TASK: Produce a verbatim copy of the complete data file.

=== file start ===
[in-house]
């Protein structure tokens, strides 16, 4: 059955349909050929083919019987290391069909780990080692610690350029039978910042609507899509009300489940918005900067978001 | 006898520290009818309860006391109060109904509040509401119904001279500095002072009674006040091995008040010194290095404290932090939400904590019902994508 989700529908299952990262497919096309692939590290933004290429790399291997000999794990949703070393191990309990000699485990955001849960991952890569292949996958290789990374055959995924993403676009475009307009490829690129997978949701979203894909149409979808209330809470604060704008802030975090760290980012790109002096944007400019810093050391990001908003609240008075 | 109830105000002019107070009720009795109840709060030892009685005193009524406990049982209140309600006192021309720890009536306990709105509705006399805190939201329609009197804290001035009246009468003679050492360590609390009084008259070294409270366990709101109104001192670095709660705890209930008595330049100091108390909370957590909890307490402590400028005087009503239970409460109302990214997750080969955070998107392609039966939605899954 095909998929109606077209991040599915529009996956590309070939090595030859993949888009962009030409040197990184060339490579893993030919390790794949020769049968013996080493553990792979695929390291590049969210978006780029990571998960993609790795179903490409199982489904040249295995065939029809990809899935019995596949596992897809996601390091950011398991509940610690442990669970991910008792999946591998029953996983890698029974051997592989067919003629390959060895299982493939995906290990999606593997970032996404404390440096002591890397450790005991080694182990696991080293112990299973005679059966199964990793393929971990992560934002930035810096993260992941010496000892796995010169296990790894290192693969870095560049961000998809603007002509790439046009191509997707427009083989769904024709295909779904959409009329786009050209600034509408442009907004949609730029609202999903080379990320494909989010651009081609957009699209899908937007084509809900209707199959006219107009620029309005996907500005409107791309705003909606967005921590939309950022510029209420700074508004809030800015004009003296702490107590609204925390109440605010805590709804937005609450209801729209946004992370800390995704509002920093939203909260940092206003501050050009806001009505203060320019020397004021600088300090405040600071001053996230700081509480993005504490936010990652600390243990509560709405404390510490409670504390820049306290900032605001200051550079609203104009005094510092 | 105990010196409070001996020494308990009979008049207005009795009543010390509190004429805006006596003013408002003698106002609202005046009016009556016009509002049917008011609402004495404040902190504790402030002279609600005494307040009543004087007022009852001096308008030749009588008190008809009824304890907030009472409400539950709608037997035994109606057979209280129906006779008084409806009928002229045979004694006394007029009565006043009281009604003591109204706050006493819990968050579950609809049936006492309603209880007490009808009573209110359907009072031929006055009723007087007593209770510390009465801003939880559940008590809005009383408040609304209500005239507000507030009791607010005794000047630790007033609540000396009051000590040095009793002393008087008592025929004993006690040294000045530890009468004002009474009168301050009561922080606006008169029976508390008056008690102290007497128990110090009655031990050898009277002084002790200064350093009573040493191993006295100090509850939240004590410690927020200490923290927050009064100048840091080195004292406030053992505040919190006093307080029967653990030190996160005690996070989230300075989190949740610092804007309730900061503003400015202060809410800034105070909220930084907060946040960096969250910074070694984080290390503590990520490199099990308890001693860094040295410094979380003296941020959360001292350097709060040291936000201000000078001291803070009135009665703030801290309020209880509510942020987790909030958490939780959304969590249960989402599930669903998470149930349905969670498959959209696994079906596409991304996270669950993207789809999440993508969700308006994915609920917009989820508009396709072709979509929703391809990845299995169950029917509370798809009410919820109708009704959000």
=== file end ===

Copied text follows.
[in-house]
């Protein structure tokens, strides 16, 4: 059955349909050929083919019987290391069909780990080692610690350029039978910042609507899509009300489940918005900067978001 | 006898520290009818309860006391109060109904509040509401119904001279500095002072009674006040091995008040010194290095404290932090939400904590019902994508 989700529908299952990262497919096309692939590290933004290429790399291997000999794990949703070393191990309990000699485990955001849960991952890569292949996958290789990374055959995924993403676009475009307009490829690129997978949701979203894909149409979808209330809470604060704008802030975090760290980012790109002096944007400019810093050391990001908003609240008075 | 109830105000002019107070009720009795109840709060030892009685005193009524406990049982209140309600006192021309720890009536306990709105509705006399805190939201329609009197804290001035009246009468003679050492360590609390009084008259070294409270366990709101109104001192670095709660705890209930008595330049100091108390909370957590909890307490402590400028005087009503239970409460109302990214997750080969955070998107392609039966939605899954 095909998929109606077209991040599915529009996956590309070939090595030859993949888009962009030409040197990184060339490579893993030919390790794949020769049968013996080493553990792979695929390291590049969210978006780029990571998960993609790795179903490409199982489904040249295995065939029809990809899935019995596949596992897809996601390091950011398991509940610690442990669970991910008792999946591998029953996983890698029974051997592989067919003629390959060895299982493939995906290990999606593997970032996404404390440096002591890397450790005991080694182990696991080293112990299973005679059966199964990793393929971990992560934002930035810096993260992941010496000892796995010169296990790894290192693969870095560049961000998809603007002509790439046009191509997707427009083989769904024709295909779904959409009329786009050209600034509408442009907004949609730029609202999903080379990320494909989010651009081609957009699209899908937007084509809900209707199959006219107009620029309005996907500005409107791309705003909606967005921590939309950022510029209420700074508004809030800015004009003296702490107590609204925390109440605010805590709804937005609450209801729209946004992370800390995704509002920093939203909260940092206003501050050009806001009505203060320019020397004021600088300090405040600071001053996230700081509480993005504490936010990652600390243990509560709405404390510490409670504390820049306290900032605001200051550079609203104009005094510092 | 105990010196409070001996020494308990009979008049207005009795009543010390509190004429805006006596003013408002003698106002609202005046009016009556016009509002049917008011609402004495404040902190504790402030002279609600005494307040009543004087007022009852001096308008030749009588008190008809009824304890907030009472409400539950709608037997035994109606057979209280129906006779008084409806009928002229045979004694006394007029009565006043009281009604003591109204706050006493819990968050579950609809049936006492309603209880007490009808009573209110359907009072031929006055009723007087007593209770510390009465801003939880559940008590809005009383408040609304209500005239507000507030009791607010005794000047630790007033609540000396009051000590040095009793002393008087008592025929004993006690040294000045530890009468004002009474009168301050009561922080606006008169029976508390008056008690102290007497128990110090009655031990050898009277002084002790200064350093009573040493191993006295100090509850939240004590410690927020200490923290927050009064100048840091080195004292406030053992505040919190006093307080029967653990030190996160005690996070989230300075989190949740610092804007309730900061503003400015202060809410800034105070909220930084907060946040960096969250910074070694984080290390503590990520490199099990308890001693860094040295410094979380003296941020959360001292350097709060040291936000201000000078001291803070009135009665703030801290309020209880509510942020987790909030958490939780959304969590249960989402599930669903998470149930349905969670498959959209696994079906596409991304996270669950993207789809999440993508969700308006994915609920917009989820508009396709072709979509929703391809990845299995169950029917509370798809009410919820109708009704959000």